US 4970340 A
A highly concentrated aqueous solution of a di-C6-20 alkyl methylamine oxide containing at least 50 weight percent of the amine oxide can be made without gel formation by reacting at least 40 weight percent aqueous hydrogen peroxide with a di-C6-20 alkyl methyl or ethylamine. These concentrated solutions offer large freight savings in shipping the amine oxides to remote locations.
1. A process for making a concentrated aqueous gel-free solution of a di-C6-12 alkyl methylamine oxide containing 50-80 weight percent of said di-C6-12 alkyl methylamine oxide, said process consisting essentially of reacting a di-C6-12 alkyl methylamine with at least a stoichiometric amount of aqueous hydrogen peroxide containing initially at least 40 weight percent H2 O2.
2. A process of claim 1 wherein said aqueous hydrogen peroxide is about 50 weight percent H2 O2.
3. A process of claim 1 wherein said di-C6-12 alkyl methylamine is dioctylmethylamine.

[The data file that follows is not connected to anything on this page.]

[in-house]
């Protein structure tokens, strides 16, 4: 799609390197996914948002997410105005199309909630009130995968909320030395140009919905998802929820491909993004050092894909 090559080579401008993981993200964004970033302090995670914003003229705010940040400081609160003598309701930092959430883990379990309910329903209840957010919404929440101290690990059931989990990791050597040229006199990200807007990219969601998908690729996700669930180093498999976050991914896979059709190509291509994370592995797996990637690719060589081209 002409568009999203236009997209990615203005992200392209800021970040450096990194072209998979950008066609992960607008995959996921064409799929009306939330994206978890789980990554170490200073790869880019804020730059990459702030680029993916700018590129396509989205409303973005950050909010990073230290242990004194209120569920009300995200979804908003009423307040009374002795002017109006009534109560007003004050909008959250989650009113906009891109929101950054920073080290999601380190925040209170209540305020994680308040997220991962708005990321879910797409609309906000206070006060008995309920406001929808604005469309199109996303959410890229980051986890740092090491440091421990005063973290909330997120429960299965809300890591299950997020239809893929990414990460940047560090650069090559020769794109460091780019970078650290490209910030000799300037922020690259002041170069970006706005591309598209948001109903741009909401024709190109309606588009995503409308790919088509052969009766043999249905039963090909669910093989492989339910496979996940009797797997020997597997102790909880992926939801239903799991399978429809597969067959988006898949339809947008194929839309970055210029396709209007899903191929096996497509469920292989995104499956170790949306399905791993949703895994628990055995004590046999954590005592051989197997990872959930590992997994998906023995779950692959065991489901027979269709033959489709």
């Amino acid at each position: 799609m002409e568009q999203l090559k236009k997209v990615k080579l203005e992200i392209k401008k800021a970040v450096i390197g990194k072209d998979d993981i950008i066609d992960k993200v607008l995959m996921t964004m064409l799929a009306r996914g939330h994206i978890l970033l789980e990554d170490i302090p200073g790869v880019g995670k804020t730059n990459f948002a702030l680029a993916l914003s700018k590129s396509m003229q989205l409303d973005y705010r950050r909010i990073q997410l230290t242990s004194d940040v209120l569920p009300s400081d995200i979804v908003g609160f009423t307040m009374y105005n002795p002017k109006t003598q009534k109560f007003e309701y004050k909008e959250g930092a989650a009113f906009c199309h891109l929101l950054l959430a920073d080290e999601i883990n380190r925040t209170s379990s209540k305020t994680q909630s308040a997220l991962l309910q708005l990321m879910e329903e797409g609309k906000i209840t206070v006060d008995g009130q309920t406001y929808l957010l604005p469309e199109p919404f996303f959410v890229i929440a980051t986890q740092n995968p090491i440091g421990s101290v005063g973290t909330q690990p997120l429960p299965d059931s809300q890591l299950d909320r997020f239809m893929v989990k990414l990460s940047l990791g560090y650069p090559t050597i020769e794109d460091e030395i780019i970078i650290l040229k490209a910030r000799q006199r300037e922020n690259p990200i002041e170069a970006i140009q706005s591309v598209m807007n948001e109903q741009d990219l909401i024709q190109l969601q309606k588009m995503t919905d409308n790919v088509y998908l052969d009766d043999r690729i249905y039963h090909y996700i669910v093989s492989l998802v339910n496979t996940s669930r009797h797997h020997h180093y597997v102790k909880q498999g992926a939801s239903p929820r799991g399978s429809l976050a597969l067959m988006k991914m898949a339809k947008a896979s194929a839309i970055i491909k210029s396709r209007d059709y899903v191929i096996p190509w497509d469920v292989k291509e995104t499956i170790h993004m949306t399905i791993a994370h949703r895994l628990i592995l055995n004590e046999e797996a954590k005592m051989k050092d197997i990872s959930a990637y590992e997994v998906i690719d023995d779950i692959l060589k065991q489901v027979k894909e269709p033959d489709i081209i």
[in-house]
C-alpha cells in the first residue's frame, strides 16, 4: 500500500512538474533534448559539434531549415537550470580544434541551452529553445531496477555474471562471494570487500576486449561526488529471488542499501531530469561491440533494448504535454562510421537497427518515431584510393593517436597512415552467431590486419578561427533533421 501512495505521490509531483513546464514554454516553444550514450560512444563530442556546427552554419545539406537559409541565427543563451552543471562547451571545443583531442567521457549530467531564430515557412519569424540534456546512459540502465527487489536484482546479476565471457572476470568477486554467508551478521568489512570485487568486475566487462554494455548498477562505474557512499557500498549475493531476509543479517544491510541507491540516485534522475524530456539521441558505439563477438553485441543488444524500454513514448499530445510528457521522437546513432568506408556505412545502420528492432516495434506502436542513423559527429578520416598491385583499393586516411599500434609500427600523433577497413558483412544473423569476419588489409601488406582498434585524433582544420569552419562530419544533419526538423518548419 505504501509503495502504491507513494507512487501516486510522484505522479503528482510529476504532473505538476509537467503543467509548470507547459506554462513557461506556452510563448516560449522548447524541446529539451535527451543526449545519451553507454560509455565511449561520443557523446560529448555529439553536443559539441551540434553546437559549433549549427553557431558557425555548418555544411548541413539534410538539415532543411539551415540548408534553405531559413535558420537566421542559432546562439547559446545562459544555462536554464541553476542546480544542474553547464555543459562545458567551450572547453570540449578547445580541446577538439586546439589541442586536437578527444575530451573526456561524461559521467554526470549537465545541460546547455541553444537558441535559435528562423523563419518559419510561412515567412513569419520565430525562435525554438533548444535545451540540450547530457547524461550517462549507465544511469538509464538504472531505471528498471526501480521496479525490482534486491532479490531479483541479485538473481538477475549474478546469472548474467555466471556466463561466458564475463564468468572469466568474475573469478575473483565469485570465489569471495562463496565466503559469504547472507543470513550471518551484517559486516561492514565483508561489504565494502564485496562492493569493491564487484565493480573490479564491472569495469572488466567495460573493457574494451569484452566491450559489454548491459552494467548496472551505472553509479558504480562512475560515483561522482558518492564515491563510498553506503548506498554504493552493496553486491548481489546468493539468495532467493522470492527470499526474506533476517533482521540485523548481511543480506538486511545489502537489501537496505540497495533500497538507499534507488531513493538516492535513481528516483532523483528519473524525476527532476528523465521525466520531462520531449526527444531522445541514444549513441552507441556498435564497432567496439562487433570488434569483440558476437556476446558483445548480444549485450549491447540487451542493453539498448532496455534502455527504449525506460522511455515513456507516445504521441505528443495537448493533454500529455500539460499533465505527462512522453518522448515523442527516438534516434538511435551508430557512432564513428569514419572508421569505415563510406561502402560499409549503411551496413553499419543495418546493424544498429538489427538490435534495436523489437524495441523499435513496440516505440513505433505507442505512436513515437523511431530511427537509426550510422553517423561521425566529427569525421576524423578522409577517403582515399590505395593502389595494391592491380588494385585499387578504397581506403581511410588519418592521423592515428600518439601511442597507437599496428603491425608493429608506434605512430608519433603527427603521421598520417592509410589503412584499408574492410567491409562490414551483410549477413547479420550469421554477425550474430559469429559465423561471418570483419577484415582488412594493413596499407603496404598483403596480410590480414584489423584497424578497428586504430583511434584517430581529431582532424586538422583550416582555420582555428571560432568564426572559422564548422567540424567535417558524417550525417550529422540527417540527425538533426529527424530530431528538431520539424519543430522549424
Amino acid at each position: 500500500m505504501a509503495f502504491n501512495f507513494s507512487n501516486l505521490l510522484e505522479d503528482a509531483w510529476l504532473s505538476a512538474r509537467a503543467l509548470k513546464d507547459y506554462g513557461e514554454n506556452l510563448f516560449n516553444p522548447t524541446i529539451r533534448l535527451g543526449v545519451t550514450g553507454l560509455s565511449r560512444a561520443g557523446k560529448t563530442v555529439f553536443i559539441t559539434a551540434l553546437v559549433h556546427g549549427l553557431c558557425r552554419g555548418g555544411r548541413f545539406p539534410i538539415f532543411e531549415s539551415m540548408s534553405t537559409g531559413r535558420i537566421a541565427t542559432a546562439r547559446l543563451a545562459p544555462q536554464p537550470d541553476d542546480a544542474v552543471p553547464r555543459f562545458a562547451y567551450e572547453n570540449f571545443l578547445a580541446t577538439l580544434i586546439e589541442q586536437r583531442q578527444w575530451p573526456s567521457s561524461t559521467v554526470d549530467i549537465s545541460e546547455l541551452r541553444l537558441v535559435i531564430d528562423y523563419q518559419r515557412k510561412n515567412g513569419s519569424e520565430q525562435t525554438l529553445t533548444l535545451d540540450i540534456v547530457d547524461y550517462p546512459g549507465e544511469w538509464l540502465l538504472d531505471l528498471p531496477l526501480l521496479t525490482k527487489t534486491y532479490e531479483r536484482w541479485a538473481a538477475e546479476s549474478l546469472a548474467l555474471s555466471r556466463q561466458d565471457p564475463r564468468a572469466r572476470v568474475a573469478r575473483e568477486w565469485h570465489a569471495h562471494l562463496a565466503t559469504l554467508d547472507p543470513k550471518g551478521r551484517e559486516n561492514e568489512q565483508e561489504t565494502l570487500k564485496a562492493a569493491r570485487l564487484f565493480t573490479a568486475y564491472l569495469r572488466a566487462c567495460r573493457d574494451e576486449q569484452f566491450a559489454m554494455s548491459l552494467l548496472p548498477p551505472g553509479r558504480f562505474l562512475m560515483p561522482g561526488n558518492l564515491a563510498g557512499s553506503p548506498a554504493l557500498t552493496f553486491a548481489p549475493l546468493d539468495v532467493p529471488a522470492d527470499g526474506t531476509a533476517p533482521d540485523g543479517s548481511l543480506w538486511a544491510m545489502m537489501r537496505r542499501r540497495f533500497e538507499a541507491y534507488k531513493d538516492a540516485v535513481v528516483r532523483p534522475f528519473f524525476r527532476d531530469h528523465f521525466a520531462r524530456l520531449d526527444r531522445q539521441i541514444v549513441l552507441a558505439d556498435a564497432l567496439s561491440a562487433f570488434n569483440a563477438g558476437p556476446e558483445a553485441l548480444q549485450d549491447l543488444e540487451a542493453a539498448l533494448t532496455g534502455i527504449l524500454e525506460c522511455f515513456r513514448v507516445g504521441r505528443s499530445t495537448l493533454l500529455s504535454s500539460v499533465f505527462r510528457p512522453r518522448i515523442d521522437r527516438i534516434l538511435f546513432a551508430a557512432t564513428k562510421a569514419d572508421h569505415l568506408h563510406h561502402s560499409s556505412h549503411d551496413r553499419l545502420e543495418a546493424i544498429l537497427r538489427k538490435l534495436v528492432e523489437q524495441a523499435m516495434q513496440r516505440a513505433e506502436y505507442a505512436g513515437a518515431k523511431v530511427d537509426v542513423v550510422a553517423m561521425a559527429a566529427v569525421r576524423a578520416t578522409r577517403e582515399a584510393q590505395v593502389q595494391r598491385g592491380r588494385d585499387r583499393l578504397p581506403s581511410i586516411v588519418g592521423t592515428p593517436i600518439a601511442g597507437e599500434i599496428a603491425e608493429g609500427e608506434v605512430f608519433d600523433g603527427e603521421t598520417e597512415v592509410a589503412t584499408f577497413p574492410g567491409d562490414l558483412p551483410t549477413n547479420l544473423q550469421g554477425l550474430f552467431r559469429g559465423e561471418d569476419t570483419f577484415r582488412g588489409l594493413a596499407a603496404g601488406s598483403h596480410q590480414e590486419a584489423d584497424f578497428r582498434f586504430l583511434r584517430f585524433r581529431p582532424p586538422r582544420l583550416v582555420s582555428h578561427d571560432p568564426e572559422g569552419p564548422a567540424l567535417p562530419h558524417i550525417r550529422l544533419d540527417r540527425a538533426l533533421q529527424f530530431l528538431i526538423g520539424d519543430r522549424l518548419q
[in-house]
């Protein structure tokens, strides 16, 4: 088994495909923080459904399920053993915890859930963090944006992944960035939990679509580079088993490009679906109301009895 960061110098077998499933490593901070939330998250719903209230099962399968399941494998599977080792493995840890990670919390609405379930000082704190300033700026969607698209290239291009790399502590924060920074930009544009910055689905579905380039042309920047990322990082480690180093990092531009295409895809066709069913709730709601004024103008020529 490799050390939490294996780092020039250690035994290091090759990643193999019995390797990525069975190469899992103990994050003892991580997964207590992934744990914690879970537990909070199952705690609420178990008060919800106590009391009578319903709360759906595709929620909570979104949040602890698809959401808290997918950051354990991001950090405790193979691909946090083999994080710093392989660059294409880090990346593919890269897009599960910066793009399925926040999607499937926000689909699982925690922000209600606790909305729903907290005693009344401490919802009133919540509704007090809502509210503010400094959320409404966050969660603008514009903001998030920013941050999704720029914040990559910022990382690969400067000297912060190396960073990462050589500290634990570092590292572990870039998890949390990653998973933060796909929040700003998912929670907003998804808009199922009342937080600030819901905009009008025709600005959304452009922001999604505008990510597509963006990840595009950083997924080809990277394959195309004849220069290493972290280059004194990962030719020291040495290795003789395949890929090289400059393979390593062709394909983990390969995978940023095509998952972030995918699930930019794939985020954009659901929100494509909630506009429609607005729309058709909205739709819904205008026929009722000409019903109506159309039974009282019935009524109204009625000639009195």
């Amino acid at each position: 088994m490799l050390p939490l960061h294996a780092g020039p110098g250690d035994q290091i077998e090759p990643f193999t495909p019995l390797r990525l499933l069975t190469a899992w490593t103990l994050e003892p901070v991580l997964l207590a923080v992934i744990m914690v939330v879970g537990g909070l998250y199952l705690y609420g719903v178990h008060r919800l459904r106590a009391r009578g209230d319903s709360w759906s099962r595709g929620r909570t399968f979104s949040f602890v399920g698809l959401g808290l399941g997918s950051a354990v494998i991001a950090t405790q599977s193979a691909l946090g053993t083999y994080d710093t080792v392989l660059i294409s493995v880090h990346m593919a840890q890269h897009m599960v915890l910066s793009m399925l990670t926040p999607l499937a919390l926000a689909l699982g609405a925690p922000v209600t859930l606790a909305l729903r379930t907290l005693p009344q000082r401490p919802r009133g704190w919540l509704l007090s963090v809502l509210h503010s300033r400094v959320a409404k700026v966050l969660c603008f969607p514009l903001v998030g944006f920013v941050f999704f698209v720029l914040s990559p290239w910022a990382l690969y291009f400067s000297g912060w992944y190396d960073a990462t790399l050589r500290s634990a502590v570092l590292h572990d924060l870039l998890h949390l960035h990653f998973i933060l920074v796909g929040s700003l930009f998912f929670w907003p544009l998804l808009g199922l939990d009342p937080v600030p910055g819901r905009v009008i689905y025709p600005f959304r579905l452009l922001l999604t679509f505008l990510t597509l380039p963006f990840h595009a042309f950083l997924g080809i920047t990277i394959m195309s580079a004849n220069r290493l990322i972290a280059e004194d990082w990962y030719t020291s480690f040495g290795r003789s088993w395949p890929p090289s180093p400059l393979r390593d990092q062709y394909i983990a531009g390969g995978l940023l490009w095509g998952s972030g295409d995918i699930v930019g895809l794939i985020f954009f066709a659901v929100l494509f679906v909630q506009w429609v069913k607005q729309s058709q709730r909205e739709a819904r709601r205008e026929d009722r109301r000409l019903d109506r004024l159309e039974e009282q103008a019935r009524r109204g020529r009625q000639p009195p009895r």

4. A process of claim 3 wherein said aqueous hydrogen peroxide is about 50 weight percent H2 O2.
5. A process of claim 1 wherein said di-C6-12 alkyl methylamine is didecylmethylamine.
6. A process of claim 5 wherein said aqueous hydrogen peroxide is about 50 weight percent H2 O2.
7. A process of claim 1 wherein said di-C6-12 alkyl methylamine is didodecylmethylamine.
8. A process of claim 7 wherein said aqueous hydrogen peroxide is about 50 weight percent H2 O2.
9. A gel-free aqueous solution of a tert-amine oxide, said solution consisting essentially of less than 50 weight percent water and at least 50 weight percent of a di-C6-12 alkyl methylamine oxide.
10. An aqueous solution of claim 9 wherein said di-C6-12 alkyl methylamine oxide is di-C8 -C10 alkyl methylamine oxide.
11. An aqueous solution of claim 9 consisting essentially of less than 40 weight percent water and at least 60 weight percent of said di-C6-12 alkyl methylamine oxide.
12. An aqueous solution of claim 11 wherein said di-C6-12 alkyl methylamine oxide is a di-C8-10 alkyl methylamine oxide.